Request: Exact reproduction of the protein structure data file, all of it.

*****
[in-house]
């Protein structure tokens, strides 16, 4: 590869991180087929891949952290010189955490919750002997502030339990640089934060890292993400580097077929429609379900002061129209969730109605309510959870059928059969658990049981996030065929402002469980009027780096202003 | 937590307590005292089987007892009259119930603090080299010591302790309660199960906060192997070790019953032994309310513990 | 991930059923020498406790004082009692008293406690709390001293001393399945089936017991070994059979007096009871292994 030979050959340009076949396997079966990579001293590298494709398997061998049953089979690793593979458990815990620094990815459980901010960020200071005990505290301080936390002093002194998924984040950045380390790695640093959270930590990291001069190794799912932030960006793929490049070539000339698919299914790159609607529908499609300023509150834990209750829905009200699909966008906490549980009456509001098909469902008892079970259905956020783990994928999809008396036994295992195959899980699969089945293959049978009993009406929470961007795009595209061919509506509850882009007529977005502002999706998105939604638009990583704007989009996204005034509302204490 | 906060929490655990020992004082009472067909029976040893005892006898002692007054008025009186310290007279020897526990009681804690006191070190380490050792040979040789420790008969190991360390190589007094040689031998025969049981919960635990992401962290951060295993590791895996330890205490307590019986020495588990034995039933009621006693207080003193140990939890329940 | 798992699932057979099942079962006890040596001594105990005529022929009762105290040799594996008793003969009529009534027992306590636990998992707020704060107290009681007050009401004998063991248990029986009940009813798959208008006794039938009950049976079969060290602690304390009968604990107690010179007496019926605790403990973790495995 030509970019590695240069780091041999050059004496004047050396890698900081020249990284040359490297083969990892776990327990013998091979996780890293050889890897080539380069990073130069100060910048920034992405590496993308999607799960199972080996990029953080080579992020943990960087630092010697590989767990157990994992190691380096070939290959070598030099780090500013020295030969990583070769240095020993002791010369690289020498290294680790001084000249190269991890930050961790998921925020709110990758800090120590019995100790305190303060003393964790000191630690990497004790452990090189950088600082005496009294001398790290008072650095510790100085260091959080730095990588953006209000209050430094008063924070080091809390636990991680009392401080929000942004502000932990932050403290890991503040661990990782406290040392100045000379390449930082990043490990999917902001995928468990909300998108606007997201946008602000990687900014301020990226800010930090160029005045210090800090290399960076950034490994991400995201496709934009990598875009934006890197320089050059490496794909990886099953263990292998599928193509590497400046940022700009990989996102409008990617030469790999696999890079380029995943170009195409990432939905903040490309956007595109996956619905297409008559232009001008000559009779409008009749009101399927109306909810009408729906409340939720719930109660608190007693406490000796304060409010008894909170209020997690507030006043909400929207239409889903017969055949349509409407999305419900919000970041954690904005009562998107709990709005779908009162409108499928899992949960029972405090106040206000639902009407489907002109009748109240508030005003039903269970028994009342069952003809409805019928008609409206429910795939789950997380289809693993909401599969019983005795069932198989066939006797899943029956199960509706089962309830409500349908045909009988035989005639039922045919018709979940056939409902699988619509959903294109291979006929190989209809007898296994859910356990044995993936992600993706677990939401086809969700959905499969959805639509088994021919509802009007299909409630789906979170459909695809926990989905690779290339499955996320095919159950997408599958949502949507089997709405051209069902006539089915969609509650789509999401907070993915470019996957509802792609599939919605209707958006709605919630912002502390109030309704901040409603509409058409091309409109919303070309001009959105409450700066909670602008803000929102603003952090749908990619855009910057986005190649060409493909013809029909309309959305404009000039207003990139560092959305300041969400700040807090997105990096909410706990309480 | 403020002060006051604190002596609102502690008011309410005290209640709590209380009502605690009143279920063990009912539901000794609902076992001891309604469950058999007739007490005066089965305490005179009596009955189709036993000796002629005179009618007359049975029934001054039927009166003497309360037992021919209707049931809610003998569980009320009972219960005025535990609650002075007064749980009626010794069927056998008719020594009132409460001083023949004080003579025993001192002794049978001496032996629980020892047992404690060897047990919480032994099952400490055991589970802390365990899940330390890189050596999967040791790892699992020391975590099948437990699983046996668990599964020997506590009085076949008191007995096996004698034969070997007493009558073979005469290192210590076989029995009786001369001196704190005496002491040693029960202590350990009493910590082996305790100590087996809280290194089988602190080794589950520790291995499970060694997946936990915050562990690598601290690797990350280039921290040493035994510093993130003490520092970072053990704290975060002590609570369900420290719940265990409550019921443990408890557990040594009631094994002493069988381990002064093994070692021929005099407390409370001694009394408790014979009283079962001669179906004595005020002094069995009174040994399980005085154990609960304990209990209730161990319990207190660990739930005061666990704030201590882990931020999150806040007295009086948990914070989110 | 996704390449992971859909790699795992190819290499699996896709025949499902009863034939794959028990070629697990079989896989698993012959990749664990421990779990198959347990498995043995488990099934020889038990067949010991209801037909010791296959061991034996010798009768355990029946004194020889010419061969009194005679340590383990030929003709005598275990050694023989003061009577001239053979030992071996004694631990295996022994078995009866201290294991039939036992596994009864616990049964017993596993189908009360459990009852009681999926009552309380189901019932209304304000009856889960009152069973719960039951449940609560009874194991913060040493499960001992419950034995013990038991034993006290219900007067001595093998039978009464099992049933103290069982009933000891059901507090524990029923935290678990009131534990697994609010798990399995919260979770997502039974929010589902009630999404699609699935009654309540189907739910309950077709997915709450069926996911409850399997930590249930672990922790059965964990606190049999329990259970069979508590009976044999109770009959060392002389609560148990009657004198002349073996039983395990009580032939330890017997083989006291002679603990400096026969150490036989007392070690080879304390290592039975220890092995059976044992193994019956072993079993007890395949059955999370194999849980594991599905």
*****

[in-house]
């Protein structure tokens, strides 16, 4: 590869991180087929891949952290010189955490919750002997502030339990640089934060890292993400580097077929429609379900002061129209969730109605309510959870059928059969658990049981996030065929402002469980009027780096202003 | 937590307590005292089987007892009259119930603090080299010591302790309660199960906060192997070790019953032994309310513990 | 991930059923020498406790004082009692008293406690709390001293001393399945089936017991070994059979007096009871292994 030979050959340009076949396997079966990579001293590298494709398997061998049953089979690793593979458990815990620094990815459980901010960020200071005990505290301080936390002093002194998924984040950045380390790695640093959270930590990291001069190794799912932030960006793929490049070539000339698919299914790159609607529908499609300023509150834990209750829905009200699909966008906490549980009456509001098909469902008892079970259905956020783990994928999809008396036994295992195959899980699969089945293959049978009993009406929470961007795009595209061919509506509850882009007529977005502002999706998105939604638009990583704007989009996204005034509302204490 | 906060929490655990020992004082009472067909029976040893005892006898002692007054008025009186310290007279020897526990009681804690006191070190380490050792040979040789420790008969190991360390190589007094040689031998025969049981919960635990992401962290951060295993590791895996330890205490307590019986020495588990034995039933009621006693207080003193140990939890329940 | 798992699932057979099942079962006890040596001594105990005529022929009762105290040799594996008793003969009529009534027992306590636990998992707020704060107290009681007050009401004998063991248990029986009940009813798959208008006794039938009950049976079969060290602690304390009968604990107690010179007496019926605790403990973790495995 030509970019590695240069780091041999050059004496004047050396890698900081020249990284040359490297083969990892776990327990013998091979996780890293050889890897080539380069990073130069100060910048920034992405590496993308999607799960199972080996990029953080080579992020943990960087630092010697590989767990157990994992190691380096070939290959070598030099780090500013020295030969990583070769240095020993002791010369690289020498290294680790001084000249190269991890930050961790998921925020709110990758800090120590019995100790305190303060003393964790000191630690990497004790452990090189950088600082005496009294001398790290008072650095510790100085260091959080730095990588953006209000209050430094008063924070080091809390636990991680009392401080929000942004502000932990932050403290890991503040661990990782406290040392100045000379390449930082990043490990999917902001995928468990909300998108606007997201946008602000990687900014301020990226800010930090160029005045210090800090290399960076950034490994991400995201496709934009990598875009934006890197320089050059490496794909990886099953263990292998599928193509590497400046940022700009990989996102409008990617030469790999696999890079380029995943170009195409990432939905903040490309956007595109996956619905297409008559232009001008000559009779409008009749009101399927109306909810009408729906409340939720719930109660608190007693406490000796304060409010008894909170209020997690507030006043909400929207239409889903017969055949349509409407999305419900919000970041954690904005009562998107709990709005779908009162409108499928899992949960029972405090106040206000639902009407489907002109009748109240508030005003039903269970028994009342069952003809409805019928008609409206429910795939789950997380289809693993909401599969019983005795069932198989066939006797899943029956199960509706089962309830409500349908045909009988035989005639039922045919018709979940056939409902699988619509959903294109291979006929190989209809007898296994859910356990044995993936992600993706677990939401086809969700959905499969959805639509088994021919509802009007299909409630789906979170459909695809926990989905690779290339499955996320095919159950997408599958949502949507089997709405051209069902006539089915969609509650789509999401907070993915470019996957509802792609599939919605209707958006709605919630912002502390109030309704901040409603509409058409091309409109919303070309001009959105409450700066909670602008803000929102603003952090749908990619855009910057986005190649060409493909013809029909309309959305404009000039207003990139560092959305300041969400700040807090997105990096909410706990309480 | 403020002060006051604190002596609102502690008011309410005290209640709590209380009502605690009143279920063990009912539901000794609902076992001891309604469950058999007739007490005066089965305490005179009596009955189709036993000796002629005179009618007359049975029934001054039927009166003497309360037992021919209707049931809610003998569980009320009972219960005025535990609650002075007064749980009626010794069927056998008719020594009132409460001083023949004080003579025993001192002794049978001496032996629980020892047992404690060897047990919480032994099952400490055991589970802390365990899940330390890189050596999967040791790892699992020391975590099948437990699983046996668990599964020997506590009085076949008191007995096996004698034969070997007493009558073979005469290192210590076989029995009786001369001196704190005496002491040693029960202590350990009493910590082996305790100590087996809280290194089988602190080794589950520790291995499970060694997946936990915050562990690598601290690797990350280039921290040493035994510093993130003490520092970072053990704290975060002590609570369900420290719940265990409550019921443990408890557990040594009631094994002493069988381990002064093994070692021929005099407390409370001694009394408790014979009283079962001669179906004595005020002094069995009174040994399980005085154990609960304990209990209730161990319990207190660990739930005061666990704030201590882990931020999150806040007295009086948990914070989110 | 996704390449992971859909790699795992190819290499699996896709025949499902009863034939794959028990070629697990079989896989698993012959990749664990421990779990198959347990498995043995488990099934020889038990067949010991209801037909010791296959061991034996010798009768355990029946004194020889010419061969009194005679340590383990030929003709005598275990050694023989003061009577001239053979030992071996004694631990295996022994078995009866201290294991039939036992596994009864616990049964017993596993189908009360459990009852009681999926009552309380189901019932209304304000009856889960009152069973719960039951449940609560009874194991913060040493499960001992419950034995013990038991034993006290219900007067001595093998039978009464099992049933103290069982009933000891059901507090524990029923935290678990009131534990697994609010798990399995919260979770997502039974929010589902009630999404699609699935009654309540189907739910309950077709997915709450069926996911409850399997930590249930672990922790059965964990606190049999329990259970069979508590009976044999109770009959060392002389609560148990009657004198002349073996039983395990009580032939330890017997083989006291002679603990400096026969150490036989007392070690080879304390290592039975220890092995059976044992193994019956072993079993007890395949059955999370194999849980594991599905």